LAWRENCE, Kan. -- The offense was predictably efficient. The defense struggled, but stiffened when it had to. The end result: another win.
If the Kansas football players were distracted after a midweek fight with members of the basketball team, they sure didn't show it.
Todd Reesing threw for 331 yards and three touchdowns, and the No. 20 Jayhawks shook off the effects of the off-field incidents to hold off Southern Mississippi 35-28 on Saturday.
"We're not happy about it, we're embarrassed about it, but it didn't have an impact on our kids," Kansas coach Mark Mangino said of the fights. "They work 12 months a year for just 12 games a year and those 12 games are precious to them. Our kids were ready to play."
Kansas (4-0) had no trouble moving the ball, as usual, in rolling up 433 total yards.
Reesing, despite spending most of the game dodging defenders, was 30 for 41 and hit Kerry Meier on a pair of TD passes, the second a 12-yarder that put the Jayhawks up 35-28 early in the fourth quarter. Meier ended up with 10 catches for 141 yards.
Kansas wasn't so good on defense, particularly early on, allowing Southern Miss quarterback Austin Davis to throw for 331 yards and three touchdowns. The Jayhawks came through when they needed to, though, finally figuring out Southern Miss' ever-changing attack in the fourth quarter to win their 20th straight non-conference home game.
"We had some breakdowns, but we made the plays when we had to," Kansas defensive end Jake Laptad said.
Southern Miss (3-1) knocked off one BCS school last week, beating Virginia 37-34 at home to extend the nation's second-longest winning streak to eight games. Showing Kansas a few new wrinkles on offense, the Golden Eagles marched up and down the field most of the day, piling up 395 total yards.
Southern Miss just couldn't overcome an ineffective running game -- leading rusher Damion Fletcher had 27 yards on 10 carries -- or stop Reesing when it had to.
"We came here and wanted to earn respect because we didn't feel like we were getting a whole lot," said Davis, who was 28 for 42. "We're obviously not happy about the loss, but we feel like we got a little respect today."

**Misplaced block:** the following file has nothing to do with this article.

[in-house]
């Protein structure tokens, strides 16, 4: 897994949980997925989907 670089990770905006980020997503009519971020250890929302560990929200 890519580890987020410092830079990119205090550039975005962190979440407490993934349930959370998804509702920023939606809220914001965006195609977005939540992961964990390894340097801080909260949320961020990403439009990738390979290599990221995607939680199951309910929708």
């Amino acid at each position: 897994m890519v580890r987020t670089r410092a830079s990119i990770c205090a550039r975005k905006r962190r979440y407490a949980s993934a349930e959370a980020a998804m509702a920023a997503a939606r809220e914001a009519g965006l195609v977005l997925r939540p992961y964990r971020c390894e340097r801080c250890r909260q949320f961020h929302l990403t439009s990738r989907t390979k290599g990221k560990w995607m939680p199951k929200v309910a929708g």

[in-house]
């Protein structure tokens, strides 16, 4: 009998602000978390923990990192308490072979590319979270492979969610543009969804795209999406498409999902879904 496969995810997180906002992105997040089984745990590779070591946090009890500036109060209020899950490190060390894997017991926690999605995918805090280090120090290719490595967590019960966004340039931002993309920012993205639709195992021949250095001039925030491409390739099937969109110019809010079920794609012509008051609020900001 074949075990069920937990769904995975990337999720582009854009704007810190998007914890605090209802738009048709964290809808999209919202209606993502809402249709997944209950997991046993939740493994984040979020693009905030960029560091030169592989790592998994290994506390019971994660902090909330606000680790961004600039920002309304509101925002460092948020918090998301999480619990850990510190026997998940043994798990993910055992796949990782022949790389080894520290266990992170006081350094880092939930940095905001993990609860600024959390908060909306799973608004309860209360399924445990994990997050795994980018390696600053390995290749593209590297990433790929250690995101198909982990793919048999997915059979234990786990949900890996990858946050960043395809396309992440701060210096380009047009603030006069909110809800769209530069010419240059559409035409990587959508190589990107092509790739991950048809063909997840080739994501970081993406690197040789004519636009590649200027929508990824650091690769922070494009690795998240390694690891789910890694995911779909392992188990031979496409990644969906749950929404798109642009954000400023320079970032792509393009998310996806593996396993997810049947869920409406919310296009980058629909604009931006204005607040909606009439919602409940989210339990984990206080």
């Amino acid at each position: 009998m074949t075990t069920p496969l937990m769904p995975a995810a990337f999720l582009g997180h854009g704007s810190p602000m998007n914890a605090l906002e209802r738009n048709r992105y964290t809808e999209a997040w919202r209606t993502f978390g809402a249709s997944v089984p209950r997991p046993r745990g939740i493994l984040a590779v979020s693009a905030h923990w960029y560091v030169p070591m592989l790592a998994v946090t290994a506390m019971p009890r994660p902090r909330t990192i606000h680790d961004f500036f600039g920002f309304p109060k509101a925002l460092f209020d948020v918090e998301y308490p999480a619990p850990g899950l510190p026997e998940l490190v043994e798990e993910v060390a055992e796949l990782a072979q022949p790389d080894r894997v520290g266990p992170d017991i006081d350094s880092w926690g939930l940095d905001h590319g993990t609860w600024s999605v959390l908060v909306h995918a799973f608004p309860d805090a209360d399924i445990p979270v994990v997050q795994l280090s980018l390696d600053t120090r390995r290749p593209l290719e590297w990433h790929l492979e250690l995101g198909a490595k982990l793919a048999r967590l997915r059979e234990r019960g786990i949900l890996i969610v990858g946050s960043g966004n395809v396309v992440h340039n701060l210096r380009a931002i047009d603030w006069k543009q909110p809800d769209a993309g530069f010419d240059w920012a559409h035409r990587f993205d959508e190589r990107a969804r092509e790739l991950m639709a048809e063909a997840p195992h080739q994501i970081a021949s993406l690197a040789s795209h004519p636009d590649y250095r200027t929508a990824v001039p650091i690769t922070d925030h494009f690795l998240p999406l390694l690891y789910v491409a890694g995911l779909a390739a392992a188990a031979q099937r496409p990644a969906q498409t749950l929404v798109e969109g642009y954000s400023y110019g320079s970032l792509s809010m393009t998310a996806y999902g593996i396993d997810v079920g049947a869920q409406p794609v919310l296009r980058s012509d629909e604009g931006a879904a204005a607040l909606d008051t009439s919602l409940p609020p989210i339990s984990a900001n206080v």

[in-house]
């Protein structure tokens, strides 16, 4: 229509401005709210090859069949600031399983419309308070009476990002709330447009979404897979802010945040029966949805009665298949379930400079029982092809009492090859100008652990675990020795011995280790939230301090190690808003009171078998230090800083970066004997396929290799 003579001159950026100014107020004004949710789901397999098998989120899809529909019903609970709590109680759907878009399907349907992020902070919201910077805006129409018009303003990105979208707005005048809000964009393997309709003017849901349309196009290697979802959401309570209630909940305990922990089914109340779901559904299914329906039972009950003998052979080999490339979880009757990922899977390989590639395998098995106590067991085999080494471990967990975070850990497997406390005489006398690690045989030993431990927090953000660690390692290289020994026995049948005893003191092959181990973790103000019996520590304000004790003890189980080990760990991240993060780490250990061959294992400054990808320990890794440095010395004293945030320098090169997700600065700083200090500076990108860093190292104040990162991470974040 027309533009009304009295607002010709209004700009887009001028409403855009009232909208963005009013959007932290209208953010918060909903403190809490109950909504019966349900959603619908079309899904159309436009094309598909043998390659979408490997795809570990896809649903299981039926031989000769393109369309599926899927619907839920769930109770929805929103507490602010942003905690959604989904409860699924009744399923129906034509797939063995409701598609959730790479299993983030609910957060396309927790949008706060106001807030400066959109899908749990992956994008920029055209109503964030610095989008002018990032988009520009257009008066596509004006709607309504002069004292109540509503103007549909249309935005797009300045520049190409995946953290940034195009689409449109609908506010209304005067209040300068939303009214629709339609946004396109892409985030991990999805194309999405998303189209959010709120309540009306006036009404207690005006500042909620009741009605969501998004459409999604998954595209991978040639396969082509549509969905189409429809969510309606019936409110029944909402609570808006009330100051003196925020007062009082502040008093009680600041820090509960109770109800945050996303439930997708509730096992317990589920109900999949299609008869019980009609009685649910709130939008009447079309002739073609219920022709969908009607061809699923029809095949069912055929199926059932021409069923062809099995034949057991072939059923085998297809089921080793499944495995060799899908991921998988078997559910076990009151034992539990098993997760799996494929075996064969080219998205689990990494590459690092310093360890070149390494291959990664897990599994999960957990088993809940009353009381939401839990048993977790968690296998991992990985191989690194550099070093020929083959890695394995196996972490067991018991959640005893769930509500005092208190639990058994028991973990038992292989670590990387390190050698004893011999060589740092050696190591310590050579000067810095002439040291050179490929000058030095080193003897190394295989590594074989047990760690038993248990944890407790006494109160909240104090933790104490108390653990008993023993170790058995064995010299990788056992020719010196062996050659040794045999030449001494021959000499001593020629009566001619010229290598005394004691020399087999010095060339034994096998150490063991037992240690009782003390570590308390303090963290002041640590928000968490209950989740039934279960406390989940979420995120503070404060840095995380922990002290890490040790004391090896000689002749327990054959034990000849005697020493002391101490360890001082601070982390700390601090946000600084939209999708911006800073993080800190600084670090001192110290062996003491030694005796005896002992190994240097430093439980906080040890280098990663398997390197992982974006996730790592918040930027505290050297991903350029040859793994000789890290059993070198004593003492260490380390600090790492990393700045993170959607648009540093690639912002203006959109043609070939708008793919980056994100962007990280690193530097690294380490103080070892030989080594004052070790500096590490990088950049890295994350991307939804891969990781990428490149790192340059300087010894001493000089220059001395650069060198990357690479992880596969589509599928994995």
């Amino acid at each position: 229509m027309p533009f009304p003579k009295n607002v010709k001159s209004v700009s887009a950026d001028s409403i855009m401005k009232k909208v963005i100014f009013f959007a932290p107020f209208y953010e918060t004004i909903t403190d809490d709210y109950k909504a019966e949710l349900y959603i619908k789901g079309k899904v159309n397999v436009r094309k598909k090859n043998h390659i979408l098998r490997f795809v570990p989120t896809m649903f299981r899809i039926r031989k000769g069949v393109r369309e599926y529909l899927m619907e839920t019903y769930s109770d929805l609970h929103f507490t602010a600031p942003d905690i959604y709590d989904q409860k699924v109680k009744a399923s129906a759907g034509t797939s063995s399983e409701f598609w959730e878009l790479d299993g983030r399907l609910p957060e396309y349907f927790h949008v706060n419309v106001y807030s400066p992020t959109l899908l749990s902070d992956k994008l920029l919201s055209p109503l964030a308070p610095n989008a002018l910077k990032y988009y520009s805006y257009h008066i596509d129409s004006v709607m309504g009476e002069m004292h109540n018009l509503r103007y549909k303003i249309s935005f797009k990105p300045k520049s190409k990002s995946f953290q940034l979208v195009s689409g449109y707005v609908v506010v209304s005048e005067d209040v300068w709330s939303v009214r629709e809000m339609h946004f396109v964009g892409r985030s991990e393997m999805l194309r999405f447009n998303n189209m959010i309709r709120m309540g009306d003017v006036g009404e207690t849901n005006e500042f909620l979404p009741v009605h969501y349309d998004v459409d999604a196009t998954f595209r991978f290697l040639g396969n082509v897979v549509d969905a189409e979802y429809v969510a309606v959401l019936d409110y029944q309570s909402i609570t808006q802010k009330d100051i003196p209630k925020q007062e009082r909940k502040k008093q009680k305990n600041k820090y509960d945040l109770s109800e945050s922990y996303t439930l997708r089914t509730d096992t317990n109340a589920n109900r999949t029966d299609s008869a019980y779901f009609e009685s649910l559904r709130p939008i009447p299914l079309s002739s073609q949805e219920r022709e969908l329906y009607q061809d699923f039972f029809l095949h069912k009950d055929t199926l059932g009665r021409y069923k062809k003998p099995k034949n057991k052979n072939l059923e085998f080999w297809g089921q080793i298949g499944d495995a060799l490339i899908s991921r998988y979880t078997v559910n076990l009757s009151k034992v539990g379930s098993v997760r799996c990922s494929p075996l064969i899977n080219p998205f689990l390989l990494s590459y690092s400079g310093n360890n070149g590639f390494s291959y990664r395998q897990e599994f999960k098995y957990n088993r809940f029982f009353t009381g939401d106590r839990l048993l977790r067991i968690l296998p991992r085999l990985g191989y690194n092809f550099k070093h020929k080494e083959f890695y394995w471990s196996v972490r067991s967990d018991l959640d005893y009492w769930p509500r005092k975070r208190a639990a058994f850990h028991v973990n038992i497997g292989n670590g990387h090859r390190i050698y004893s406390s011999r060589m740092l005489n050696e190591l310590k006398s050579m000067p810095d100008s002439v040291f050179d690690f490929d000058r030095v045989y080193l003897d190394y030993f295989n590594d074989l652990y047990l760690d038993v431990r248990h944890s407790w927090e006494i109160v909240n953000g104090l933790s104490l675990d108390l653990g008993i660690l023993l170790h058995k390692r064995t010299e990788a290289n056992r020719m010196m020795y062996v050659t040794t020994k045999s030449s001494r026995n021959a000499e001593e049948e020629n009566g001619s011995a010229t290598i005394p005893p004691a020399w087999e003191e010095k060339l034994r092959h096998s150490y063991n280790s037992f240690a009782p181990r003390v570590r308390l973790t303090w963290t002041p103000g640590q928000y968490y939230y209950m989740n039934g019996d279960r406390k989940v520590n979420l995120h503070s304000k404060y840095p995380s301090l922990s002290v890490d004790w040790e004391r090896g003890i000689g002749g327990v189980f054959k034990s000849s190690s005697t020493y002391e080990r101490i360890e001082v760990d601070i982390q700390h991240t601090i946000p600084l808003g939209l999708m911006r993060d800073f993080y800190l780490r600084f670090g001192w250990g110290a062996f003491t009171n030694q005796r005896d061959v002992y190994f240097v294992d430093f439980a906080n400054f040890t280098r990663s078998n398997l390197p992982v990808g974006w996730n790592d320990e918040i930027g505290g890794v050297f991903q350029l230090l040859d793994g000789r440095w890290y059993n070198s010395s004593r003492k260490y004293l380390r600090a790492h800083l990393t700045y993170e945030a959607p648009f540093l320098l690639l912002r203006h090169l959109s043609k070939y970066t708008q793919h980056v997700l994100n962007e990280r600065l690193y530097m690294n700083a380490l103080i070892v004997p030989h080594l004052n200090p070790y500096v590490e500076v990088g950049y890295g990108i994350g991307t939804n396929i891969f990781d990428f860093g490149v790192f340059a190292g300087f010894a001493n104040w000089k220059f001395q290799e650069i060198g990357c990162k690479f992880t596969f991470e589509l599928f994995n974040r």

Kansas had a rough week after a series of altercations between members of the football and basketball teams rocked this normally placid campus.
The offense certainly didn't seem to be bothered by the distractions.
Reesing hit Meier on a 62-yard touchdown pass 80 seconds in the game, then led the Jayhawks on a 74-yard scoring drive capped by Dezmon Briscoe's 20-yard reverse on their second drive. Reesing closed out the first half by floating a pass to Opurum out of the backfield for a 12-yard score that put Kansas up 21-14.
Kansas just couldn't shake Southern Miss, thanks to defensive miscues.
Southern Miss had one final chance, getting the ball at its 33 with 1:53 left, but Davis was sacked and the Golden Eagles failed on a fourth-and-17 to end their chances.
"There wasn't a time where I didn't think we couldn't win the game," Southern Miss coach Larry Fedora said. "When the defense got the ball back for us with two minutes left with no timeouts, I thought we'd march right down the field and score. I felt confident that way. Kansas was the better team today."
Well, at least some of the day.
Kansas had nine penalties for 77 yards in the first half, including a defensive holding call on third down before Jonathan Massey scored. Twice the Jayhawks had too many men on the field; one was called for a penalty, another forced a timeout.
Reesing was sacked five times and threw an ill-advised interception in the third quarter. Opurum fumbled in the fourth quarter. The defense spent most of the game in disarray before clamping down in the fourth quarter.
Ugly? Sure, at times. But the Jayhawks got the win, which says a lot after what they went through this week.
"We were focused before any of that other stuff happened. It's over, it's done," said Reesing, who passed Texas quarterback Vince Young for seventh on the Big 12's all-time list with 9,359 total yards. "I don't think we need to talk about it anymore."